But this post is really about my trip to the nursery for some plants.
Actually, the story starts 24 hours before then - because it was our free mulch day at the Council tip. When we were meant to collect our mulch, I decided to start weeding the front garden to receive it directly - it saves double-handling the mulch that way. So engrossed in my weeding and pruning branches that were blocking walkways however, Dave decided not to break my stride and volunteered to collect the mulch without me.
It worked out well, David arrived with the trailer of mulch (twice in a day) and we had cleared areas in the garden beds to drop the mulch. Stepping back after all that work, we were amazed at the transformation!
Garden in the afternoon
Was this our yard? Truly it was hard to believe after three years of building a retaining wall and a few rough seasons (including a flood) to really test the soil and plants that managed to survive, it was finally coming into it's own. A full day peeling back layers of weeds and with the smell of freshly laid mulch, you know, it was inevitable I would start thinking about new plants...
Aptly called the mezzanine garden
There were patches in the garden that needed filling. Some things I pulled from elsewhere in the yard, and transplanted, but it was clear I needed more plant species. Different plants for different jobs, but hopefully all contributing to a banquet for the native animals which pass through our yard. Animals such as this beautiful pair...
because it was taken through the kitchen window
This kangaroo mum we affectionately named "Twitchy", and she has a lovely story to go with her. We first noticed her frequenting our yard a lot as a young joey. She stood out from any others we saw, because she never seemed to have a mum. We think the mum may have been killed, because poor Twitchy had a scar on her leg (not visible in the picture) and was constantly shaking her head from side to side. Hence the name, "Twitchy".
She always found solace in our yard, because it kept her hidden from the street and many of the roaming domestic dogs had easier yards to gain access to. We knew nature could be harsh, so we had no expectations for Twitchy, but our hearts always leaped when we saw her distinctive leg scar and her characteristic twitching.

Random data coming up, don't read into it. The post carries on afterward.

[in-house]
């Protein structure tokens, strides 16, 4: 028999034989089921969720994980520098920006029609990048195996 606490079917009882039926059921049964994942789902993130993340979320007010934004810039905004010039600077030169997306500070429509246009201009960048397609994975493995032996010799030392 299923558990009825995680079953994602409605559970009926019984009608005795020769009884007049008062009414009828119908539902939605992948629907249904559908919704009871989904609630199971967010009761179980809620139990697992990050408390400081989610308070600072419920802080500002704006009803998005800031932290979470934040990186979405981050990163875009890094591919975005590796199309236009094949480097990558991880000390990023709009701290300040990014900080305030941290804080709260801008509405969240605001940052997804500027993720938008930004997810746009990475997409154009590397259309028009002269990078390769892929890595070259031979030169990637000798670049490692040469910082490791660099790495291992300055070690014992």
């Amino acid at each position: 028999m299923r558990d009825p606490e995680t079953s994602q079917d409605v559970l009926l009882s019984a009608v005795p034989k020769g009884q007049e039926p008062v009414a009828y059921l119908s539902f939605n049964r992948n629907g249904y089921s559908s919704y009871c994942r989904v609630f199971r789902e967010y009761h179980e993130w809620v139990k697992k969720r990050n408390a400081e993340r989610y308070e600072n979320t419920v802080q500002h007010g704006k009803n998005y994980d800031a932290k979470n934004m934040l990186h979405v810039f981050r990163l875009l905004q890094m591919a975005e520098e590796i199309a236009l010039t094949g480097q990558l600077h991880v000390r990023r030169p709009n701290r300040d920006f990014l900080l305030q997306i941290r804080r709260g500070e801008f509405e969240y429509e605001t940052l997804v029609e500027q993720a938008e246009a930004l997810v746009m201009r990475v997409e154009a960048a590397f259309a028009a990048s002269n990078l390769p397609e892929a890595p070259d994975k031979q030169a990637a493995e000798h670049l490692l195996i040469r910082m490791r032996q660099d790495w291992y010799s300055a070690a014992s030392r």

Needless to say, when she brought her boyfriend around and then her own little bundle of joy, we felt so privileged to see first hand, what nature could achieve against the odds. And our yard is connected to that lifeline for the animals. It's why when I start dreaming about plants, I know how important it is to pick the ones that help.
So back to the trip to the nursery, where this story was meant to begin...
I travelled 30 minutes to find a nursery I knew sold tube-stock, more importantly native tube-stock. There were closer nurseries, but many sold the trendy plants in season and often as advanced specimens. Which isn't good if you want them to acclimatise to heavy clay - it's best to buy them young as tube-stock.
Grevillea Lanigera Lutea
for nectar feeders
I had a wonderful time in the nursery, I took about an hour, carefully reading each label to make sure the plants I would purchase could grow in our conditions. I drove away with $150 worth of plant material afterwards. Was that too much? Was I eating into the family budget? Would we still be able to afford the wisdom teeth surgery David needed in a few weeks time? All relevant questions and no wrong ones, but then I realised something always seemed more important than getting plants in the ground.
It's just life really, on a limited income, you can only spend so much. But we hadn't spent money on plants for a long time. And if I'm honest, the animals which travel through our yard as they go about their lives, are a lot more interesting to watch, than some of the discussion forums I occasionally read. Of late in Australia, everyone seems to be talking about the new Carbon Tax.
I'm no scientist, but I observe the garden with great intrigue and delight. I notice when there's plants around, the animals come. When there's plants around, the air is fresher. When there's plants around, there is food to eat and shade to sit under. Plants generate life like no-other living creature I know of. There's more power in plants than a Carbon Tax, and that's all I'm going to say about it.
I love my garden for everything it is, and everything it's not. It's a completely honest space that shows many amazing things. When I drove away from the nursery, I dreamed of new joey's I would meet in the future, new birds in the spring and bees humming their nectar chores. Of weeds I would pull and mulch I would lay, rocks I would haul and walls I will build...
A bare canvas for plants
When I think about participating in those discussion forums, it doesn't take me long to realise what's really important. A kangaroo will hop by the window with her joey in her pouch, teaching it to nibble at the grass. A kookaburra will swoop from the roof and catch a skink. All these truly amazing things, happening right outside my window. How lucky am I to call this our garden?
We certainly feel very privileged, but it's also about seeking what you're really passionate about. I didn't know we'd have all this to look forward to when we signed the contract on this piece of land. Sometimes when you're looking at the work or juggling bills, the garden seems the least important thing in the world. Yet, when you think about it, where is life without the trees and the plants? What more comfort can be found fixing something else?
I know comfort, when my hands are dirty and a new tree is going into the ground. That is my passion. It's why I do everything I do.